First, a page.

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No no-confidence in her lot? No confidence in him
21 Dec, 2018

Chair's message to members - 21 December 2018

Dear Member or Supporter,

So, Jeremy Corbyn chose wording for his pretend no-confidence motion that would not trigger a general election. He succeeded in strengthening Theresa May's position, with declarations of loyalty from the DUP and, improbably, Rees-Mogg. But the main purpose surely was to look active and oppositional while actually postponing again the point at which Labour starts to look at options for addressing Brexit, rather than how to get Jeremy Corbyn into Downing Street.

Nor will the envisaged series of indicative votes on different Brexit options at the end of the Parliamentary debates help Remainers much. Presumably Labour will put down an amendment calling for "Jeremy's Better Brexit" and whip in favour of that. I assume Labour would whip against a referendum at that stage.

But suppose that none of the other Brexit options is carried as an amendment to the Government's motion. Presumably Theresa May's unloved deal would also be lost on the final vote, though with the Government now again talking up no-deal and business being so short-sighted that loss is not a certainty.

Assuming the deal fails, would Jeremy Corbyn still be able to put off calling for a proper no-confidence vote? The 2018 Labour Party conference resolution says "Should Parliament vote down a Tory Brexit deal or the talks end in no-deal, Conference believes this would constitute a loss of confidence in the Government. In these circumstances, the best outcome for the country is an immediate General Election that can sweep the Tories from power.". "Immediate" does not really allow for a lot more prevarication.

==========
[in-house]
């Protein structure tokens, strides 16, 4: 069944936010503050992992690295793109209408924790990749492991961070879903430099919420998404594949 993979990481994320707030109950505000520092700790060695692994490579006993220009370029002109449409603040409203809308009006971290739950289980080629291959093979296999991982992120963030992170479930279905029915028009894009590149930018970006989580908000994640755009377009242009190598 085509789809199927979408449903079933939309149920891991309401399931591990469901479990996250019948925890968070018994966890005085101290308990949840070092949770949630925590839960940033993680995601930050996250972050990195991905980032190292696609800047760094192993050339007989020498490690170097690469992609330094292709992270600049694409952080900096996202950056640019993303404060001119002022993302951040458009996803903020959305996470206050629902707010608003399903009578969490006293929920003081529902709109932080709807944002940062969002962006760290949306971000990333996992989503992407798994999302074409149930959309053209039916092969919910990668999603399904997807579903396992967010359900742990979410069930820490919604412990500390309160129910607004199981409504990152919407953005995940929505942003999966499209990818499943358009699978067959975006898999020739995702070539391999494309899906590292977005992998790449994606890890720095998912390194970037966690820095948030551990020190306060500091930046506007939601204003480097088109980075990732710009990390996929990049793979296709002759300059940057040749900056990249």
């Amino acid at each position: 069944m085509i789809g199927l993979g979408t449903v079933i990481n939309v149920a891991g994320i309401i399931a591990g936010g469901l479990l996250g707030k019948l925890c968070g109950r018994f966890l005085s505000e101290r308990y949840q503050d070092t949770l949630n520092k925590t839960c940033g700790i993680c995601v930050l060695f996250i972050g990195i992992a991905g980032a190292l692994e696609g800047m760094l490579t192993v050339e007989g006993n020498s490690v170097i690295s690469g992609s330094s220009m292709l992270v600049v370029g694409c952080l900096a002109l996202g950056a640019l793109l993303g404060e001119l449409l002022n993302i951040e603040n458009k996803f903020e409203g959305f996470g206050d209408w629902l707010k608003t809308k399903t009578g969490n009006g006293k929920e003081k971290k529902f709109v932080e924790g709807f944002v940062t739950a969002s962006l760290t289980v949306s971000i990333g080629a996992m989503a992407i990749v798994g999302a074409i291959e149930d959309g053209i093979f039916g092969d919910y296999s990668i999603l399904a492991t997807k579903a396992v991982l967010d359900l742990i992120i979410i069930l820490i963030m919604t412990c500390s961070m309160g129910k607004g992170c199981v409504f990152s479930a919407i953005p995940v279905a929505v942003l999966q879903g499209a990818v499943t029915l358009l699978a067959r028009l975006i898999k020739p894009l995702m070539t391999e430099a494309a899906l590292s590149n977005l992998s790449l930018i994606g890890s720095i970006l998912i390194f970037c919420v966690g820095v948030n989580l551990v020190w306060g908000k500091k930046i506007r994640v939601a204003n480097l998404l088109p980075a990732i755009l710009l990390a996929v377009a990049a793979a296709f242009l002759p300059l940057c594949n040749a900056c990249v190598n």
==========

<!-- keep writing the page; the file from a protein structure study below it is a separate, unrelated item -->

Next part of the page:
But what if Jeremy Corbyn bottles it again - understandably: it is hard to believe the Parliamentary arithmetic will have turned in favour of a general election in January. Well, the Conference resolution says "If we cannot get a general election Labour must support all options remaining on the table, including campaigning for a public vote.". Surely, Jeremy Corbyn not calling a no-confidence vote because he thinks he will lose is just one way to "cannot get a general election".

Perhaps Theresa May will do another of her U-turns and call for a referendum - appealing over the heads of MPs directly to the electorate to save Brexit. That would solve a lot of problems. But it's not where I would put my money.

So that suggests the week commencing 21 January - a month from today, not even 70 days to the statutory Brexit Day - as the point when the Labour leader finally has to decide between supporting Brexit and trying to stop it by calling for a referendum with the option to Remain. Corbyn has been a lifelong Eurosceptic, with his 2016 Remain vote the exception. In addition to a Lexit view he also needs to consider whether it is better electorally to upset his Remain or Leave voters.

Alastair Campbell  said: "it may be time to face up to the fact that Labour under Jeremy Corbyn will do everything to make sure a People's Vote won't happen". You will have your own view on whether Campbell is right. If he is then Labour pro-Remain MPs would face their own dilemma: whether to prioritise supporting Corbyn or opposing Brexit. Perhaps the Christmas break is the time to think that though and consider what to do if Jeremy Corbyn's Labour party does not provide a vehicle for stopping Brexit. But in the meantime I hope that Labour MPs, party members and voters will make clear to Corbyn their determination that Brexit should be stopped; and that he listens.

 
Merry Christmas
 
So, a pro-Remain speech by Jeremy Corbyn is what I would most like to find under the Christmas tree. But I am not holding out much hope that Santa Claus will oblige. A good box of chocolates (dark, with some whisky) would also do very well.
 
What I wish all of you is a good break, good company, much laughter. And then, refreshed, campaigning will resume in the new year - the year we stop Brexit.
 
 
 
 
RICHARD NEWCOMBE
Chair
London4Europe
 
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